CVAT (Computer Vision Annotation Tool) is a popular open-source image & video annotation tool developed by Intel. You can either use it online (with some limitations) or install it on your local machine, which we’ll explain in a moment.

CVAT is used for labeling data for solving computer vision tasks such as:

It supports multiple annotation formats like YOLO, Pascal VOC, or MS COCO, to name a few, and if you want to dig deeper, you can check CVAT’s source code on Github. It’s distributed under the MIT license.

Don’t forget to also visit CVAT’s Documentation page in case something isn’t clear.

And now it’s finally time to roll up our sleeves and get some hands-on experience using CVAT for data annotation. 

If you don’t have a dataset to work with, by the way—worry not!

You can find and download hundreds of quality datasets from our Open Datasets repository completely free of charge. 

💡 Pro tip: Looking for some inspiration? Check out 15+ Top Computer Vision Project Ideas for Beginners For 2022.

Getting started with CVAT (Tutorial)

Ready to begin?

Great.

There are two ways you can label your data on CVAT—either on the CVAT website (online) or by configuring it on your local machine.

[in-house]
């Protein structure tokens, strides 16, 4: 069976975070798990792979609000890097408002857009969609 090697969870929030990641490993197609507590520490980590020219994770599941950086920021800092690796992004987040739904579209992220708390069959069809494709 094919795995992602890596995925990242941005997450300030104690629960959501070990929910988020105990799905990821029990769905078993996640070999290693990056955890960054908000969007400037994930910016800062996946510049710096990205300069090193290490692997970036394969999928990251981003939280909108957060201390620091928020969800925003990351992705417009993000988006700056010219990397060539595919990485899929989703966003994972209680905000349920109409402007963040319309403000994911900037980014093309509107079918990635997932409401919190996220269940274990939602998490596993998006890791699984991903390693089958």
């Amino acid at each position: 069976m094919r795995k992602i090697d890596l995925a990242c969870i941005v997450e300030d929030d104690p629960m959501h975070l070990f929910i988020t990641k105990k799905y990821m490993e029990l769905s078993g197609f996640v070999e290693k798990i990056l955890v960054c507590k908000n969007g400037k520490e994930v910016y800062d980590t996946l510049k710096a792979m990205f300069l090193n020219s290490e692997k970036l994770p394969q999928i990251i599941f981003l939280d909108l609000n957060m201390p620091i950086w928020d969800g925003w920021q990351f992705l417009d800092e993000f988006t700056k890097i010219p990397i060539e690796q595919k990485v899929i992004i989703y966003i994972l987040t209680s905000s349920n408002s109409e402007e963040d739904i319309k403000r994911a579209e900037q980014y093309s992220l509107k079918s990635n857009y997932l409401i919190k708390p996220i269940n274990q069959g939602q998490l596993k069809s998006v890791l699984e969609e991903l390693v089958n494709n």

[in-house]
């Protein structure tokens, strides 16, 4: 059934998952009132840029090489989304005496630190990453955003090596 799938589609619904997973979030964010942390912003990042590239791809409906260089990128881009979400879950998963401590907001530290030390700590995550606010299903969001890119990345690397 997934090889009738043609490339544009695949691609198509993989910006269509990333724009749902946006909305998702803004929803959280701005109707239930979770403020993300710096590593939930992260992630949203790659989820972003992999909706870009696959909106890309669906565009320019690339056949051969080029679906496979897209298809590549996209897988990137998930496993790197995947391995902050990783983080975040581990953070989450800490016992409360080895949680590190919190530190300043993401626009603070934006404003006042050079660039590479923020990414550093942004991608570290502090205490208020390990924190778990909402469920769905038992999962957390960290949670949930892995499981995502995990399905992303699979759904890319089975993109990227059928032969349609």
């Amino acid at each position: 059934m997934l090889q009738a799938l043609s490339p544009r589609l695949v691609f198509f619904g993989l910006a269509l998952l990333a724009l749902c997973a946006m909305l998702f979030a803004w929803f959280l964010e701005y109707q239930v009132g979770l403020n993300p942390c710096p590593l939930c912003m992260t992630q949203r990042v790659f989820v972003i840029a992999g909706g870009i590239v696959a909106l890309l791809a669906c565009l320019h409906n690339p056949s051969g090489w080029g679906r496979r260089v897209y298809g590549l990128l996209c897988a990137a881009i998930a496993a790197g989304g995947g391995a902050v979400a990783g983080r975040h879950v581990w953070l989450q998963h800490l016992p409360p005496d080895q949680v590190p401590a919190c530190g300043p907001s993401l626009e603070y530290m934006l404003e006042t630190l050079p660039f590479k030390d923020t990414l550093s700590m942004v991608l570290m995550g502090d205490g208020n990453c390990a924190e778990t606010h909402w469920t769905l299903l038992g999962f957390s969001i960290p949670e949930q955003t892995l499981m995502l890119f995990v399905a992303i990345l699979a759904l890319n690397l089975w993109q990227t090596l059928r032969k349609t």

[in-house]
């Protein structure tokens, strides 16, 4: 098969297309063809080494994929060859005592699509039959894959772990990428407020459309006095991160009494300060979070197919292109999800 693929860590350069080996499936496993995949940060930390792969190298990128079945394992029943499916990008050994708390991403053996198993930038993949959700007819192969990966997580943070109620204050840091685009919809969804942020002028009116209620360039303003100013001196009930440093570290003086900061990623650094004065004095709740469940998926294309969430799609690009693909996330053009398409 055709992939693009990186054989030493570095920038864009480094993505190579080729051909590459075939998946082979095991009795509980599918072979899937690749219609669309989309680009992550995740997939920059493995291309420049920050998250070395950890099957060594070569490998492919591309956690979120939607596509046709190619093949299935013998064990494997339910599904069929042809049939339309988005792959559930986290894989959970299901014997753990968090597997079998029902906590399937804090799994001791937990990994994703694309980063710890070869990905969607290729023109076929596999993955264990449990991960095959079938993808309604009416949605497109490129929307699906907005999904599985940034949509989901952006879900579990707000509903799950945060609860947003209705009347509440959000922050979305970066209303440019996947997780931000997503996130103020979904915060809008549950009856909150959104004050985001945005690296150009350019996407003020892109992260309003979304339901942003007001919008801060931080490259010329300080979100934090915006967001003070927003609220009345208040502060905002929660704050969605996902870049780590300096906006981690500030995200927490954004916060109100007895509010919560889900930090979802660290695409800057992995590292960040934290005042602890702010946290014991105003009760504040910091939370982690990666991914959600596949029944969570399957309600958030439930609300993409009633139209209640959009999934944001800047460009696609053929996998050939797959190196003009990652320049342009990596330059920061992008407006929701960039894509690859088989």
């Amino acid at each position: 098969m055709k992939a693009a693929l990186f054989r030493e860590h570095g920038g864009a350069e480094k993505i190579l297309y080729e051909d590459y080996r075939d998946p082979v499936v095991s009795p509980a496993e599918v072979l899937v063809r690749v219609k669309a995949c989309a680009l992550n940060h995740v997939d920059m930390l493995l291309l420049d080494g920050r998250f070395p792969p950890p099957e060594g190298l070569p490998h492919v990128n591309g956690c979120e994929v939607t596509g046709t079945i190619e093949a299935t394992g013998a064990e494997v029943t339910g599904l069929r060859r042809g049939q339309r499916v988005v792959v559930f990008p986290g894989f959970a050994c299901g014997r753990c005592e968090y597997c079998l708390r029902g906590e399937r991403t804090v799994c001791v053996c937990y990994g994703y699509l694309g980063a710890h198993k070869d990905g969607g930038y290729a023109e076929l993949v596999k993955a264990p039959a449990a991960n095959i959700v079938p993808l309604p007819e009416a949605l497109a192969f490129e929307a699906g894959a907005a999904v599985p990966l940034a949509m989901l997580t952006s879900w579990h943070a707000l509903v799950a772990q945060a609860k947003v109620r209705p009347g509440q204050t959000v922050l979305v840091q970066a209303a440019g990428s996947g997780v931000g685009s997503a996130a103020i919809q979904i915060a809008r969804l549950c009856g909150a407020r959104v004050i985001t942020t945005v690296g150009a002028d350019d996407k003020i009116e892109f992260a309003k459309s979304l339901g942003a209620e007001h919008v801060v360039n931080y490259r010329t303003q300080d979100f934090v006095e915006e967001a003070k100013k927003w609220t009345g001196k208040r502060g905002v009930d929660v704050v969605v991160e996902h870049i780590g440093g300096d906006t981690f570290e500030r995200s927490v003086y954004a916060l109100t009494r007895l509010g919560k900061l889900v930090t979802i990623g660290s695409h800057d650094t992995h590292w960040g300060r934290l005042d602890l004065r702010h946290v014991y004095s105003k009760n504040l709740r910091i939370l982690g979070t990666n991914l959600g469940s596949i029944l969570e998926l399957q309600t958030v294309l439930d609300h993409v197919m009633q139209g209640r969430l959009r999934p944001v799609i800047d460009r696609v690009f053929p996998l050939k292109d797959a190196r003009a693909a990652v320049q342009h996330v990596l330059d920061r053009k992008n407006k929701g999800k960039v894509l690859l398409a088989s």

We’ll discuss both options now, starting with the simpler one—using CVAT’s web-based platform.

Annotating online

To start labeling, create an account on cvat.org. Once you’ve done that, log in, and you’ll land on this page.

CVAT's dashboard
CVAT's dashboard

To start annotating your data, you need to create a new labeling task.

Add the name of your dataset, the labels you want to use, and the attributes (if needed).

Next, upload your raw data either from your computer or the cloud. You can drag and drop your files or use CVAT’s command line interface (CLI) if that’s your preferred method.

CVAT's labeling task configuration page
CVAT's labeling task configuration page

You can also tweak some of the settings. Advanced configuration allows you to:

  • Configure your sorting and cache settings
  • Tweak your image or video quality parameters
  • Attach a repository to store your annotations
  • Choose the desired annotation format
  • Attach an issue tracker

After your task is created, you can find it under the “Tasks” tab, and by then, you’re pretty much ready to start annotating. CVAT will also automatically calculate some parameters (e.g., image quality score) and estimate the time needed to finish your task.